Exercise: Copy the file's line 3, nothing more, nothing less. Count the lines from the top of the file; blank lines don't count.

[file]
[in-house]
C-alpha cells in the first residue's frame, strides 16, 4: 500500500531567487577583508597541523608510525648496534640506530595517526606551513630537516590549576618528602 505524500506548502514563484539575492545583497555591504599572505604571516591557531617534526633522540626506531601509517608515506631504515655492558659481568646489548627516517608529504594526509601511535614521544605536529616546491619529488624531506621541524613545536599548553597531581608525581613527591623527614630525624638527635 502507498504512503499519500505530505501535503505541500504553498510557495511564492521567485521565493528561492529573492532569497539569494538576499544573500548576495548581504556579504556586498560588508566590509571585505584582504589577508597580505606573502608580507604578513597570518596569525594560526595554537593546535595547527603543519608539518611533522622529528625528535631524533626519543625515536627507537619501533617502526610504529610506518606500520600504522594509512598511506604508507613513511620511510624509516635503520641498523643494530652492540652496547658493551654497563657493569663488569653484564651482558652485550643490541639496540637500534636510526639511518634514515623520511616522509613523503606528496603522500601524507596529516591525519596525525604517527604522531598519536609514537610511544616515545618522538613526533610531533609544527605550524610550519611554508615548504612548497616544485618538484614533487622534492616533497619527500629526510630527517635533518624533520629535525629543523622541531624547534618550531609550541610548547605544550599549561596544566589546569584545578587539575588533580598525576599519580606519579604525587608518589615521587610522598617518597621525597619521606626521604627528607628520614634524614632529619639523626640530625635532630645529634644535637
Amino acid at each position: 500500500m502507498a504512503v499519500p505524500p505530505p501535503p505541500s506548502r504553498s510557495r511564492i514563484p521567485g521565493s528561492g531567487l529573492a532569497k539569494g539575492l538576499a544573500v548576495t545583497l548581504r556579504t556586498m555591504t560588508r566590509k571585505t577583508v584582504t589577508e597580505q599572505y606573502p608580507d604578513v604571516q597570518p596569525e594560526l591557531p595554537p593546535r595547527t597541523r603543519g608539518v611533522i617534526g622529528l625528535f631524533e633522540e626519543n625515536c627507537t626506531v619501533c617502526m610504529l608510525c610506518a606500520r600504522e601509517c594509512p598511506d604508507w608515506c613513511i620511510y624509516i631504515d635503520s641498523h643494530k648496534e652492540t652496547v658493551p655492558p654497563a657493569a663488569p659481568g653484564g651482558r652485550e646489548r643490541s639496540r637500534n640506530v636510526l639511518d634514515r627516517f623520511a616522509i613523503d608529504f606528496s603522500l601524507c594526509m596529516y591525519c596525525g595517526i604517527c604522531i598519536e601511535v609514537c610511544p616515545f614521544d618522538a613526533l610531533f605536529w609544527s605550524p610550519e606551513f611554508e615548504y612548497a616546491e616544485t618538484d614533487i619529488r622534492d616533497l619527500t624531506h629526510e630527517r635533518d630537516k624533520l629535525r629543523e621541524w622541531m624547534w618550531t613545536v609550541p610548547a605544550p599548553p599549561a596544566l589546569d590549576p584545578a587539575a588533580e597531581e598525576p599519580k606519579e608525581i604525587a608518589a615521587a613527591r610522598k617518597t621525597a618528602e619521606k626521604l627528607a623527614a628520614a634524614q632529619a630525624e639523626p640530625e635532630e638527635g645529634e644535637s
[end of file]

Amino acid at each position: 500500500m502507498a504512503v499519500p505524500p505530505p501535503p505541500s506548502r504553498s510557495r511564492i514563484p521567485g521565493s528561492g531567487l529573492a532569497k539569494g539575492l538576499a544573500v548576495t545583497l548581504r556579504t556586498m555591504t560588508r566590509k571585505t577583508v584582504t589577508e597580505q599572505y606573502p608580507d604578513v604571516q597570518p596569525e594560526l591557531p595554537p593546535r595547527t597541523r603543519g608539518v611533522i617534526g622529528l625528535f631524533e633522540e626519543n625515536c627507537t626506531v619501533c617502526m610504529l608510525c610506518a606500520r600504522e601509517c594509512p598511506d604508507w608515506c613513511i620511510y624509516i631504515d635503520s641498523h643494530k648496534e652492540t652496547v658493551p655492558p654497563a657493569a663488569p659481568g653484564g651482558r652485550e646489548r643490541s639496540r637500534n640506530v636510526l639511518d634514515r627516517f623520511a616522509i613523503d608529504f606528496s603522500l601524507c594526509m596529516y591525519c596525525g595517526i604517527c604522531i598519536e601511535v609514537c610511544p616515545f614521544d618522538a613526533l610531533f605536529w609544527s605550524p610550519e606551513f611554508e615548504y612548497a616546491e616544485t618538484d614533487i619529488r622534492d616533497l619527500t624531506h629526510e630527517r635533518d630537516k624533520l629535525r629543523e621541524w622541531m624547534w618550531t613545536v609550541p610548547a605544550p599548553p599549561a596544566l589546569d590549576p584545578a587539575a588533580e597531581e598525576p599519580k606519579e608525581i604525587a608518589a615521587a613527591r610522598k617518597t621525597a618528602e619521606k626521604l627528607a623527614a628520614a634524614q632529619a630525624e639523626p640530625e635532630e638527635g645529634e644535637s